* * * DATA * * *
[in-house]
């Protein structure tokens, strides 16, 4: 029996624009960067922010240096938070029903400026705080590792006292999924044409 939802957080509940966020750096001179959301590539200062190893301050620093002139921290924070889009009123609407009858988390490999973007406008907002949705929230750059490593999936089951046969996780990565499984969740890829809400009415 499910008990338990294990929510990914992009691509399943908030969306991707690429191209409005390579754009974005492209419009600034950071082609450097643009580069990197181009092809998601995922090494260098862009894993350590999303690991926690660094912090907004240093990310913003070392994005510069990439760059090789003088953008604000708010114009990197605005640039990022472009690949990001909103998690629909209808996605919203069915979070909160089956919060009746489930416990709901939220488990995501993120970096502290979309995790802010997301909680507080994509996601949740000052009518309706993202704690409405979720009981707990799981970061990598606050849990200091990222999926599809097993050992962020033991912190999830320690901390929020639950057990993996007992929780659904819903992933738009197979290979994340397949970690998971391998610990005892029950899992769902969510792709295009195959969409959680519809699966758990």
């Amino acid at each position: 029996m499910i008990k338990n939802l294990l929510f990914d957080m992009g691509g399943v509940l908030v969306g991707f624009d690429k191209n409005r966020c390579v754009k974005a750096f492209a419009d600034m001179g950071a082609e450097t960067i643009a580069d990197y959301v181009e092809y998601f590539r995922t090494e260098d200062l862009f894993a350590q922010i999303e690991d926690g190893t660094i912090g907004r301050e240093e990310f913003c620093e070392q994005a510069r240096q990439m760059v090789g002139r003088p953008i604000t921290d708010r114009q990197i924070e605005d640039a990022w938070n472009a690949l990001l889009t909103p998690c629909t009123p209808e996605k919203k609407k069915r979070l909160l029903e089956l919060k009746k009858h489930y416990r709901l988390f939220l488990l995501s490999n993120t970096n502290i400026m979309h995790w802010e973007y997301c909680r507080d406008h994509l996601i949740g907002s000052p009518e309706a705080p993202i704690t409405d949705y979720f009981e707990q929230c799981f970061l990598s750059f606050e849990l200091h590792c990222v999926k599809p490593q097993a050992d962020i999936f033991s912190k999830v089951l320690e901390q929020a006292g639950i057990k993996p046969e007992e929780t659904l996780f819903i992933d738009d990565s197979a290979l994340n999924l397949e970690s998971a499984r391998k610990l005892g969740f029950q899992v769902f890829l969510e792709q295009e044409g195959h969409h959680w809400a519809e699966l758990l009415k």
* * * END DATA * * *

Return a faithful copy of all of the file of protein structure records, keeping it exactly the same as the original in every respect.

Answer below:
[in-house]
């Protein structure tokens, strides 16, 4: 029996624009960067922010240096938070029903400026705080590792006292999924044409 939802957080509940966020750096001179959301590539200062190893301050620093002139921290924070889009009123609407009858988390490999973007406008907002949705929230750059490593999936089951046969996780990565499984969740890829809400009415 499910008990338990294990929510990914992009691509399943908030969306991707690429191209409005390579754009974005492209419009600034950071082609450097643009580069990197181009092809998601995922090494260098862009894993350590999303690991926690660094912090907004240093990310913003070392994005510069990439760059090789003088953008604000708010114009990197605005640039990022472009690949990001909103998690629909209808996605919203069915979070909160089956919060009746489930416990709901939220488990995501993120970096502290979309995790802010997301909680507080994509996601949740000052009518309706993202704690409405979720009981707990799981970061990598606050849990200091990222999926599809097993050992962020033991912190999830320690901390929020639950057990993996007992929780659904819903992933738009197979290979994340397949970690998971391998610990005892029950899992769902969510792709295009195959969409959680519809699966758990």
């Amino acid at each position: 029996m499910i008990k338990n939802l294990l929510f990914d957080m992009g691509g399943v509940l908030v969306g991707f624009d690429k191209n409005r966020c390579v754009k974005a750096f492209a419009d600034m001179g950071a082609e450097t960067i643009a580069d990197y959301v181009e092809y998601f590539r995922t090494e260098d200062l862009f894993a350590q922010i999303e690991d926690g190893t660094i912090g907004r301050e240093e990310f913003c620093e070392q994005a510069r240096q990439m760059v090789g002139r003088p953008i604000t921290d708010r114009q990197i924070e605005d640039a990022w938070n472009a690949l990001l889009t909103p998690c629909t009123p209808e996605k919203k609407k069915r979070l909160l029903e089956l919060k009746k009858h489930y416990r709901l988390f939220l488990l995501s490999n993120t970096n502290i400026m979309h995790w802010e973007y997301c909680r507080d406008h994509l996601i949740g907002s000052p009518e309706a705080p993202i704690t409405d949705y979720f009981e707990q929230c799981f970061l990598s750059f606050e849990l200091h590792c990222v999926k599809p490593q097993a050992d962020i999936f033991s912190k999830v089951l320690e901390q929020a006292g639950i057990k993996p046969e007992e929780t659904l996780f819903i992933d738009d990565s197979a290979l994340n999924l397949e970690s998971a499984r391998k610990l005892g969740f029950q899992v769902f890829l969510e792709q295009e044409g195959h969409h959680w809400a519809e699966l758990l009415k």